But women's increasing workforce participation, easier access to investment products and other goods and services as well as targeted government policy (e.g. expanded Paid Parental Leave, Child Care Subsidy) will all work in parallel to make a difference.
With the right policy, product, and advice, we can make wealth-generation strategies equally accessible to all genders and truly unlock the barriers for more women to be financially independent.
Women of influence and growing the wealth circle
From Taylor Swift cutting out the middleman to premiere her new film to Gabrielle Judge spurring the Gen Z 'lazy girl job' phenomenon, women are sharing their journeys as they forge their own path.
Over the past decade, Australia has seen an increase in women-led finance communities where members follow respected financial commentators, advisers, or money coaches to better understand and practice the principles of wealth generation.
We know that women place greater value in these communities than men, and several studies repeatedly show that people tend to lean on a trusted circle of influence (think family and friends) when it comes to financial decision-making.
The Financial Freedom research found that 52% of women aspire to have a trusted group of friends and family, compared with 36% for men.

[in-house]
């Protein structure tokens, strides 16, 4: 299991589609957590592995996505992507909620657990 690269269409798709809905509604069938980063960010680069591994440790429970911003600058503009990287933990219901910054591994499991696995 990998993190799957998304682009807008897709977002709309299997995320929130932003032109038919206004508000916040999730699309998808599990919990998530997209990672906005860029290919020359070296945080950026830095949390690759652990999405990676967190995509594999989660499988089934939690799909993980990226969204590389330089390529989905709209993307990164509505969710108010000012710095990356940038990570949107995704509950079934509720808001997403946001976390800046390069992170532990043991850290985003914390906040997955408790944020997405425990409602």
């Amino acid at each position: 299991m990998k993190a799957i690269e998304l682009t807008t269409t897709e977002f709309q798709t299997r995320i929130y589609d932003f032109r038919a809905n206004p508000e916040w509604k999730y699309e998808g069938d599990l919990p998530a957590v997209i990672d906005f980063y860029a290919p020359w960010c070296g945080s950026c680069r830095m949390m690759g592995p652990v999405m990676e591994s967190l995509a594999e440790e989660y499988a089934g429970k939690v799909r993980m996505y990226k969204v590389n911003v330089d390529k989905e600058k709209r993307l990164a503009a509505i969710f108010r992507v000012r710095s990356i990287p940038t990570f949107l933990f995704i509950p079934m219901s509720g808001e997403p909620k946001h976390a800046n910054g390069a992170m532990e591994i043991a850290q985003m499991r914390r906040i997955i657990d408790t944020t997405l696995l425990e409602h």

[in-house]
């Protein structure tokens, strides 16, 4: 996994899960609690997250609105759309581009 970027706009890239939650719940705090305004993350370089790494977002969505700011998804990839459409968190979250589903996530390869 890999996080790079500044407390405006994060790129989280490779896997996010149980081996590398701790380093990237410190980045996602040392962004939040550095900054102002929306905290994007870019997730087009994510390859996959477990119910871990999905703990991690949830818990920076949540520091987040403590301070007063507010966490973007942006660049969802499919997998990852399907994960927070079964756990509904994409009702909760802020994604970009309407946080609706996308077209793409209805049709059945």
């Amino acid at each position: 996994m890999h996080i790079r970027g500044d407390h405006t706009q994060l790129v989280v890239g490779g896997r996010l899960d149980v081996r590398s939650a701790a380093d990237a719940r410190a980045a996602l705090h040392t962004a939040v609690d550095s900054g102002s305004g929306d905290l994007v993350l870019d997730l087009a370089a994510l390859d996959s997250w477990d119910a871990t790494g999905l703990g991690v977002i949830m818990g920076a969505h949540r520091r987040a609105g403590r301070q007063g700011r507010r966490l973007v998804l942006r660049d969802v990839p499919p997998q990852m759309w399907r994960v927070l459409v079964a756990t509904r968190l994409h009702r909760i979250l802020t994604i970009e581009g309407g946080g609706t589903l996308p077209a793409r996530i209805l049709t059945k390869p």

But who should be in your trusted group and when is the right time to add or cut to the group? It comes down to regularly assessing who is providing value and whether they're genuinely interested and aligned to your financial goals.
It doesn't mean excluding people from your friendship group, rather who can support you in your journey to financial independence without breaking the bank.
And while this trusted circle will never constitute proper financial advice, they will be there to provide independent views and emotional support. Women's trusted circles and networks will continue to be crucial as their financial knowledge and wealth grows together.
Young women already paving the way
It may astound you that the first-born Millennials (Gen Y) are now 43 years of age, and the eldest of Gen Z are 27. Like many Australians, our younger generations are greatly exposed to the issues of housing affordability, rental and cost of living crises, increasing interest rates and inflation.
Unfortunately, gender inequality still holds women back in the workplace; and they still do the lion's share of unpaid work and caring responsibilities (e.g. children, aged and disability care etc.).
The Intergenerational Report and the Taskforce report point out those barriers too, acknowledging it hasn't been, and will not always be, a rosy path to unlocking women's wealth.
However, there is comfort in knowing Gen Y and Gen Z are taking action to educate themselves on a better financial future, and women are leading this generational shift.
Of the 1130 Gen Y and Gen Z Australians surveyed for the Financial Freedom Report, 79% planned to increase their financial knowledge in the next 12 months - with women more likely than men to do the research to improve that knowledge and enhance their financial state.